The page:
Do­err, Red Sox great, Wil­liams team­mate, dies at 99

Was old­est liv­ing mem­ber of Base­ball Hall of Fame

The Star Democrat - - SPORTS -

(WPNS) — Bobby Do­err, an all-star sec­ond base­man who was the old­est liv­ing mem­ber of the Na­tional Base­ball Hall of Fame and who, with his friend and team­mate Ted Wil­liams, helped make the Bos­ton Red Sox of the 1940s peren­nial ri­vals of the New York Yan­kees, died Nov. 13 in Junc­tion City, Ore­gon. He was 99.

The team an­nounced the death but did not of­fer fur­ther de­tails.

Dur­ing most of his years with the Red Sox, from 1937 to 1951, Do­err starred along­side his close friend and fel­low Cal­i­for­nian, the bom­bas­tic, foul-mouthed but im­mensely tal­ented Wil­liams. To­gether, they helped re­store lus­ter to a team that had lit­tle suc­cess since win­ning the World Se­ries in 1918.

Au­thor Robert W. Cohen in­cluded Wil­liams and Do­err in his book “The 50 Most Dy­namic Duos in Sports His­tory,” cred­it­ing them with lift­ing a mori­bund fran­chise.

“They helped trans­form the Red Sox into peren­nial con­tenders dur­ing that time,” Cohen wrote in his book “mak­ing Bos­ton the most se­ri­ous chal­lengers to the Yan­kees for supremacy in the Ju­nior Cir­cuit and pro­vid­ing much of the ini­tial spark for a ri­valry that even­tu­ally be­came the most in­tense in all of pro­fes­sional team sports.”

If Wil­liams alien­ated fans, writ­ers and friends dur­ing his Red Sox ca- reer, Do­err was the gen­tle­manly op­po­site. Wil­liams nick­named him the team’s “si­lent cap­tain.”

He was de­scribed by Tommy Hen­rich, a Yan­kees out­fielder whose ca­reer over­lapped with Do­err’s, as one of the few men who played the game hard but left with­out a sin­gle en­emy.

Do­err and Wil­liams ar­gued good-na­turedly about hit­ting. Wil­liams, one of the best hit­ters in base­ball his­tory, could not un­der­stand why Do­err wasn’t as ob­ses­sive about the in­tri­ca­cies of hit­ting as he was. He of­ten cas­ti­gated Do­err for not be­ing able to tell whether a pitch was a curve­ball, slider or fast­ball.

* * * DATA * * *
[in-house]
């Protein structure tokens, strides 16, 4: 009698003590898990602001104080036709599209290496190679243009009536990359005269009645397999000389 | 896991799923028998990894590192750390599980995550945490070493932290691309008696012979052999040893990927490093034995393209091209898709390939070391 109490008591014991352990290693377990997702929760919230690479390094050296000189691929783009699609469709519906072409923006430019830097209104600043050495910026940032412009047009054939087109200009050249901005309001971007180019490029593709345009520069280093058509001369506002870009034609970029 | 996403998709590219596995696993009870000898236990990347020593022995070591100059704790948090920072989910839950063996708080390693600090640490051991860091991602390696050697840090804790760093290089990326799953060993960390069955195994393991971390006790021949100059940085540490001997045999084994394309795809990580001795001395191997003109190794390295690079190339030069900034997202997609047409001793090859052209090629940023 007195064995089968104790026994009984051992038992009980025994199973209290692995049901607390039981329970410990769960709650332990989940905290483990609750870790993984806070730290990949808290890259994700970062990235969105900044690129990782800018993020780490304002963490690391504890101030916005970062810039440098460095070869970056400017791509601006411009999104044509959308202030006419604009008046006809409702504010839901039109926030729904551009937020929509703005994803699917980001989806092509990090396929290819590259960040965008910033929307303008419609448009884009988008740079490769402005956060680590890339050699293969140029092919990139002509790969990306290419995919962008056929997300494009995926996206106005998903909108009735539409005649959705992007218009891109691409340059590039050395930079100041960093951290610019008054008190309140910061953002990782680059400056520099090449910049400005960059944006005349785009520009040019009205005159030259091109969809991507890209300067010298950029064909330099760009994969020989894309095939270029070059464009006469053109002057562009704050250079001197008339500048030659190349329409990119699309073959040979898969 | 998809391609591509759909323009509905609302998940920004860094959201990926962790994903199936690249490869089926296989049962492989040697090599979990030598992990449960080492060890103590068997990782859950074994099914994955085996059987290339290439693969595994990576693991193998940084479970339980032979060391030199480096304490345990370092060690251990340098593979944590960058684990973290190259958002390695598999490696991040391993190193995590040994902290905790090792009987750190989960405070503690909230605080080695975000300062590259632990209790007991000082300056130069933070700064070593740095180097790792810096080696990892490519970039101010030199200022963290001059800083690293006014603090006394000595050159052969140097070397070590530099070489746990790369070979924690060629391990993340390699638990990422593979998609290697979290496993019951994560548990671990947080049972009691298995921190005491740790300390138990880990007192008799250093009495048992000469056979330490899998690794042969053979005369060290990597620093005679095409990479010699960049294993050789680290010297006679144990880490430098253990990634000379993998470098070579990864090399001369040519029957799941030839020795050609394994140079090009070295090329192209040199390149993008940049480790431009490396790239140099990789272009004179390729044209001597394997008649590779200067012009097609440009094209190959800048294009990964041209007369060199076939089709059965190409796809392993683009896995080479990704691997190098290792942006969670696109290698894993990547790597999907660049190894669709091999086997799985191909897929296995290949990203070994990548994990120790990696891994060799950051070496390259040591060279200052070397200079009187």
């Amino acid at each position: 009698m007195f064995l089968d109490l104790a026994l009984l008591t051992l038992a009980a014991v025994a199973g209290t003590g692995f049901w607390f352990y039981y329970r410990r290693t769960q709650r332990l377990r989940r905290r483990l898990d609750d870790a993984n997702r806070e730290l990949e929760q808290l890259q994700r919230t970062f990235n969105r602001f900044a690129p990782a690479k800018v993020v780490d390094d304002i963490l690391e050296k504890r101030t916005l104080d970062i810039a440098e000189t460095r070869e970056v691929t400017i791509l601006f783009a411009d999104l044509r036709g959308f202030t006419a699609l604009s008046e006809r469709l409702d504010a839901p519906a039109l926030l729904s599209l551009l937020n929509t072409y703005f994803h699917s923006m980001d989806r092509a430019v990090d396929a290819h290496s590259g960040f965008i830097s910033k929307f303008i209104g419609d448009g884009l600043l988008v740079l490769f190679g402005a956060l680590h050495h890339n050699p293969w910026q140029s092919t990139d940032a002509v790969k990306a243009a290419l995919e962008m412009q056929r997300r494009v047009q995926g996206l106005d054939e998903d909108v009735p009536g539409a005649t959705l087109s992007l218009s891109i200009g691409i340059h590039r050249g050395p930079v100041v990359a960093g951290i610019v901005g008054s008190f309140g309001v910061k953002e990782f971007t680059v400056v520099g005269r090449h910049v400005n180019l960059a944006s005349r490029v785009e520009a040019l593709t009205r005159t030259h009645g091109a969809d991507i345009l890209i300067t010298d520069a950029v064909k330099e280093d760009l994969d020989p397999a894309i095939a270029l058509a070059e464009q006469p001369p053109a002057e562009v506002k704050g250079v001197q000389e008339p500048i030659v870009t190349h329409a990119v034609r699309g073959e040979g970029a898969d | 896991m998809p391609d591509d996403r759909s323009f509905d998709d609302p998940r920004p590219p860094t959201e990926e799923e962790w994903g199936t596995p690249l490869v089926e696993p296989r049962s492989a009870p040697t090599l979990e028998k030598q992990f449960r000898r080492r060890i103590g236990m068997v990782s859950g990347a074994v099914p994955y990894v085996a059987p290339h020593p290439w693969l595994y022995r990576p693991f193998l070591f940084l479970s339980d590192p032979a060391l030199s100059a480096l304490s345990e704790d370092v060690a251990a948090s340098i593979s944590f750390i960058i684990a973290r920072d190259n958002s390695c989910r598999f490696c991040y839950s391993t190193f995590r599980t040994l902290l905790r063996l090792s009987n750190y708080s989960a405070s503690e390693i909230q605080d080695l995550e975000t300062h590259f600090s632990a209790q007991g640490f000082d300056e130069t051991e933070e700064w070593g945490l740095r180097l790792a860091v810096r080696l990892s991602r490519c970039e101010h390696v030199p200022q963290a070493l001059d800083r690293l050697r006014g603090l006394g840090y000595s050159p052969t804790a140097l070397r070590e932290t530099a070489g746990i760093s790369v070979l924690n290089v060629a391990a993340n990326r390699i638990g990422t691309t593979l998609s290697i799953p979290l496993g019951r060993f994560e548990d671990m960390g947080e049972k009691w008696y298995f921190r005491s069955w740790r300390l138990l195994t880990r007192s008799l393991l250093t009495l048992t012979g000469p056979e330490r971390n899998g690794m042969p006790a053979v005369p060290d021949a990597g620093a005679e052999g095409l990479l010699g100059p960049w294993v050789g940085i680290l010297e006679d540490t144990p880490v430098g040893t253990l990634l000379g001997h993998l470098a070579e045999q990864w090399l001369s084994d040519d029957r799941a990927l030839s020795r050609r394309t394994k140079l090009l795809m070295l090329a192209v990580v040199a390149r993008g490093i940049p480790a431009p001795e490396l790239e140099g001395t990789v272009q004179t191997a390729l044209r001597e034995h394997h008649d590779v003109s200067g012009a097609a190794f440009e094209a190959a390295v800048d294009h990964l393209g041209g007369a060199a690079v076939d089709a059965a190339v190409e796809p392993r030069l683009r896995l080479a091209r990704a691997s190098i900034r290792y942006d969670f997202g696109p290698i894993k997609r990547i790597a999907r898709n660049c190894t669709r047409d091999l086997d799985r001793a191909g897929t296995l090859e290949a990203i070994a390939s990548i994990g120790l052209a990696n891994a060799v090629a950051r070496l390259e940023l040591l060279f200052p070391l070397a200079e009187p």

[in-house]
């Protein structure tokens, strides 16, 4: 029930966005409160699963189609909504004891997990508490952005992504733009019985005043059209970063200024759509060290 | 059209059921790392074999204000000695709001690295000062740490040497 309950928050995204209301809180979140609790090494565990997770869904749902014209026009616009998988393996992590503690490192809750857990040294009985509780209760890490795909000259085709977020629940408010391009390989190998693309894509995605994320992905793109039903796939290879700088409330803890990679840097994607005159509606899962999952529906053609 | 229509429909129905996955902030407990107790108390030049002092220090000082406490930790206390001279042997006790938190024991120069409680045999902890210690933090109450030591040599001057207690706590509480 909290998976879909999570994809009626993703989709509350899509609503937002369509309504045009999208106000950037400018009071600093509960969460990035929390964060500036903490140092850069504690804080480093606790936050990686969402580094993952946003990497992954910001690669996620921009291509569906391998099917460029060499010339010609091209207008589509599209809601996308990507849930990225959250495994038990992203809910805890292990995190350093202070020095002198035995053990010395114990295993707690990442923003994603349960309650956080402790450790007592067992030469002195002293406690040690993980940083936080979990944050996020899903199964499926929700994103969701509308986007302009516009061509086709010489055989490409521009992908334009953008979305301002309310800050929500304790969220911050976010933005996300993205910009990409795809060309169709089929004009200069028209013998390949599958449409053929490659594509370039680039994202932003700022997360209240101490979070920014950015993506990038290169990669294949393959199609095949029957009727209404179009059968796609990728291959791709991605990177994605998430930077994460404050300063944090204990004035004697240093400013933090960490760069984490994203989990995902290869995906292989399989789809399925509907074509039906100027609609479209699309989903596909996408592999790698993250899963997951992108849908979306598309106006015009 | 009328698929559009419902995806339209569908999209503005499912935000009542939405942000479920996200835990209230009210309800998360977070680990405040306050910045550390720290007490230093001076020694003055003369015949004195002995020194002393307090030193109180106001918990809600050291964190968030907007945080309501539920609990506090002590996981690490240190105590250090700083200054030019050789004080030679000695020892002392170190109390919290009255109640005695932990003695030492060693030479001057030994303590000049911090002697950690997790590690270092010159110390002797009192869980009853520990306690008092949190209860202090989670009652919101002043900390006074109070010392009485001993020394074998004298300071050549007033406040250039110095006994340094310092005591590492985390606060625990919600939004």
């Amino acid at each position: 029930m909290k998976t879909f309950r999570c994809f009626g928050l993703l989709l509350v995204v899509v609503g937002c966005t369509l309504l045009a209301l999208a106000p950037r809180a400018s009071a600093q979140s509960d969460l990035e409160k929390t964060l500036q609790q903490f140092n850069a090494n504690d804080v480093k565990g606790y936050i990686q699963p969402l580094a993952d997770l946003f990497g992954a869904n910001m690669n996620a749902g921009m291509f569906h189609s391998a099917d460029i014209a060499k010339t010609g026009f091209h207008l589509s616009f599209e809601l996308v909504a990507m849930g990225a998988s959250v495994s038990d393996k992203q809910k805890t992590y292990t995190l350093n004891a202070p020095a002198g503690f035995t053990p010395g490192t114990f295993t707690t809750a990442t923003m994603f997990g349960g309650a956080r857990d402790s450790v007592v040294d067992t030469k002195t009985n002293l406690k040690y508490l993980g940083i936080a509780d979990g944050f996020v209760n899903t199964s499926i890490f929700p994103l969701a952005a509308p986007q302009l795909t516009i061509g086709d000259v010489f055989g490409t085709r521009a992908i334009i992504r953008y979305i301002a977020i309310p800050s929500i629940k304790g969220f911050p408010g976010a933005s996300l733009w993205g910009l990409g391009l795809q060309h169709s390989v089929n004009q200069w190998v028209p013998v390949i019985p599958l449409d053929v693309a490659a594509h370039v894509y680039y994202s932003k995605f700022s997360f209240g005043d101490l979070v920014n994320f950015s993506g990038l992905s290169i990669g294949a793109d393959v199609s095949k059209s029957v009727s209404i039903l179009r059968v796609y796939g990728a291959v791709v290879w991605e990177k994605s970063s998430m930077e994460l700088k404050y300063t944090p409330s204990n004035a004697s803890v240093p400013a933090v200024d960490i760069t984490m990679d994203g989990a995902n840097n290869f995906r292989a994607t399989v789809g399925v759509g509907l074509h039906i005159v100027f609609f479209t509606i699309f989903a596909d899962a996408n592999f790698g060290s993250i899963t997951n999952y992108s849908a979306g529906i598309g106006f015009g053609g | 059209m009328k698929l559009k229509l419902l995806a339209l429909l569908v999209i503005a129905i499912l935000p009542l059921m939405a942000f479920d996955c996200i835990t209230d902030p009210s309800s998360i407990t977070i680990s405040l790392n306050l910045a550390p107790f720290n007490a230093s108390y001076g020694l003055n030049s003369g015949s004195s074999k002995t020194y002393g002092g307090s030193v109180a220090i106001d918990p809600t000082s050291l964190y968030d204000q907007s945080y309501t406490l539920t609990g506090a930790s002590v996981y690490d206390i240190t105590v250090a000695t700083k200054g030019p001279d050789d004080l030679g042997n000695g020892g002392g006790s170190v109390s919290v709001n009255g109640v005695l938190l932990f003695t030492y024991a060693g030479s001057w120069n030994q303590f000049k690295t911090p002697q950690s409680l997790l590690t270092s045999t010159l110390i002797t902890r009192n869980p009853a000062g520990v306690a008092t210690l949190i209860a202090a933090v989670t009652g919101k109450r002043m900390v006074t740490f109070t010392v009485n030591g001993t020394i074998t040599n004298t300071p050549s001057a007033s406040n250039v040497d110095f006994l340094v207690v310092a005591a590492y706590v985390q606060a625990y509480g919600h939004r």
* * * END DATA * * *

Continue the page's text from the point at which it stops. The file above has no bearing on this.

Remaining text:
“Even when he did know, he would tell Wil­liams that he didn’t, to in­fu­ri­ate him,” au­thor David Hal­ber­stam wrote in “Sum­mer of ‘ 49,” a book about the Amer­i­can League pen­nant race that year.

“Do­err was eas­ily the most pop­u­lar mem­ber of the Red Sox and pos­si­bly the most pop­u­lar base­ball player of his era,” Hal­ber­stam wrote. “He was so mod­est and his dis­po­si­tion so gen­tle that his col­leagues of­ten de­scribed him as ‘ sweet.’ He was the kind of man other men might have en­vied had they not liked him so much.”

In the fi­nal two games of the 1949 sea­son, both against the Yan­kees, Do­err had four hits and three runs bat­ted in. But New York won both games to claim the Amer­i­can League ti­tle, then went on to de­feat the Brook­lyn Dodgers in the World Se­ries.

Three years ear­lier, Do­err starred in his only ap­pear­ance in the World Se­ries, tal­ly­ing a home run and a .409 av­er­age as the Red Sox fell to the St. Louis Car­di­nals in seven games. His sec­ond­base coun­ter­part in the 1946 World Se­ries, Red Schoen­di­enst, is the now old­est liv­ing mem­ber of the Base­ball Hall of Fame.

Through­out his 14-year ca­reer, Do­err was per­haps the most sure-handed de­fen­sive sec­ond base­man of his era. His life­time field­ing per­cent­age of .980 was the best at his po­si­tion when he re­tired in 1951.

He was also an ex­cel­lent hit­ter, with a ca­reer av­er­age of .288 and 223 home runs. He drove in at least 100 runs in a sea­son six times, with a ca­reer high of 120 in 1950.

Robert Per­sh­ing Do­err was born in Los An­ge­les on April 7, 1918. His fa­ther worked for the lo­cal tele­phone com­pany.

Dur­ing the De­pres­sion,